Willie Nelson and his family hit the Santa Barbara Bowl

Last Thursday, October 21, the father of the outlaw country, Willie Nelson, took the stage at the Santa Barbara Bowl. As part of his Willie Nelson & Family tour, the legendary singer was joined by singer-songwriter Lucinda Williams as they performed to a packed house.

Courtesy of The Hollywood Reporter

The show was scheduled to start at 7 p.m., but Williams took the stage shortly after the initial start time. Escorted by staff to her microphone, she quickly launched into her 1988 track “Big Red Sun Blues”. After finishing the song, Williams addressed the delighted audience, saying, “Thank you for being so welcoming.” She took a moment to thank Nelson for inviting her on his tour. One thing that was certainly on the public’s mind during his set was his health. Last November, Willams suffered a stroke, which affected the left side of his body. As a result, she was unable to play guitar during her set. That being said, she was still spirited and said, “I’m still here!” Which was greeted with applause from the audience.

During her set, Williams performed the song “Drunken Angel” from her 1998 commercial breakthrough album “Car Wheels on a Gravel Road”. Before performing the song, she gave the context of the inspiration behind the song. She explained to the audience that it was written for the late country musician Blaze Foley, a friend and contemporary of Townes Van Zandt, whom Williams knew when he lived in Austin.

After concluding “Drunken Angel” she shared with the audience that “people tell me your songs are so dark”. By this time the hall lights were out – witty stage work. Williams then explained that his music was heavily influenced by the sounds of the Appalachians as well as the music of the region.

Entering the fourth song of the set, Williams almost got it wrong, before being corrected by one of her band members. Correcting herself, she entered her 2016 track “Can’t Close the Door on Love”. As she began the next song, “Overtime” from 2003, Williams jokingly pointed out, “Well, this is the song I was telling you about.” This was greeted with laughter from some in the audience. The song featured bassist David Sutton forgoing his electric bass for a double bass, which complimented the song’s slowed-down tempo.

The two-time performance of her tracks “Honey Bee” and “Righteously” towards the end of her performance produced electrifying excitement in the hall. These two renditions of songs underscored just how alive Williams was, despite having suffered a stroke less than a year ago. It was certainly a testament to Williams and his backing band, which included guitarist Stuart Mathis, drummer Johnathan “Butch” Norton and Sutton on bass. Throughout the night, the artists fed and played on each other. After finishing his set with “Joy”, the singer-songwriter received a standing ovation. Before leaving the stage, Williams said, “Thank you very much. Peace and love.”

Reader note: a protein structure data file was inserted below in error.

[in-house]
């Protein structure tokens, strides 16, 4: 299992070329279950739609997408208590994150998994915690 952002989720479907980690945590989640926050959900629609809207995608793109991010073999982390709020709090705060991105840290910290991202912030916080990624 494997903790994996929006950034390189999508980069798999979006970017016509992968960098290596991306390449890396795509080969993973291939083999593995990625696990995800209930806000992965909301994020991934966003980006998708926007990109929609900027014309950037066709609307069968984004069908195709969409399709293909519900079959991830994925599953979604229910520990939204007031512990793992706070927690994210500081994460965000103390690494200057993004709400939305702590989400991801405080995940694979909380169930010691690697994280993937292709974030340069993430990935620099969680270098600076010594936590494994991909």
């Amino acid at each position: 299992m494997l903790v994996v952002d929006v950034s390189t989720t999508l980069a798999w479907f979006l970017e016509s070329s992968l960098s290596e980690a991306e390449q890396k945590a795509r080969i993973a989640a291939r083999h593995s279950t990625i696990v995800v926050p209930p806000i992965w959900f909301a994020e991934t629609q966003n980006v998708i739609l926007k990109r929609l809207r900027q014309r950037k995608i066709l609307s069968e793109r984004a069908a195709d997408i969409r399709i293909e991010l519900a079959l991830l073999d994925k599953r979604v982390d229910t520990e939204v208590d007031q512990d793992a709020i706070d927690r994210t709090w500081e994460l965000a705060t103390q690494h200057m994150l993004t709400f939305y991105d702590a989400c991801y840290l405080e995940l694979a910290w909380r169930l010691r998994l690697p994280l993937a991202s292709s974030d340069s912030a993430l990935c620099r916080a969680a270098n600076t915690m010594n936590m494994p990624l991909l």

At around 8:45 p.m., the hall lights went out again and the stage was flooded with red light as Nelson walked on stage to the cheers and roars of the crowd, who aptly gave him a standing ovation. After walking over to the microphone, Nelson leaned over and asked, “How are you all doing?” Sitting in the center of the stage, he began his set with his usual overture: the 1973 classic “Whiskey River”. After concluding the song, Nelson wasted no time and jumped straight into the track “Still Is Still Moving to Me”. During the song, Nelson took on one of the many guitar solos he would take that night. At the ripe old age of 88, he still has the prowess to impress with his game.

A standout song of the evening was Nelson’s rendition of Kris Kristofferson’s classic “Me and Bobby McGee”, which has been covered by artists including Waylon Jennings, Janis Joplin and Dolly Parton. Nelson’s performance takes Kristofferson’s melancholy ballad of lost love and transforms it into a catchy honky-tonk country tune. Before going into the next song, Nelson again greeted the audience, saying, “Thank you very much everyone. How are you?”

Nelson was also accompanied by another guest on his tour, his youngest son Micah, who sat next to him on stage throughout the set. Micah introduced the following song while recounting a conversation he had with Nelson in December 2020. During their conversation, Nelson casually suggested a title for a song saying, “If I die when I’m high I’ll be halfway to paradise. . Nelson then challenged Micah to write a song with that title. Micah then began the songwriting process. Reflecting on the process, Micah admitted to the audience that he imagined himself to be Nelson when he wrote. What was created was the song “If I Die When I’m High I’ll Be Halfway to Heaven,” and it’s a tour exclusive.

Towards the end of the show, a giant American flag descended on the stage, and before giving the audience a moment to contemplate, Nelson burst into his 1980 classic “On the Road Again”. The crowd instantly went wild with elation. Nelson asked the audience to join them, which they happily went to. During the song, a sea of ​​cell phone screens emerged to record the captivating performance. Nelson ended his night at the Santa Barbara Bowl with “It’s Hard to Be Humble”. After his performance, he was greeted with another standing ovation. As he stepped off the stage, Nelson threw four red bandanas into the audience, then pulled the red bandana and hat off his head to throw them into the crowd.

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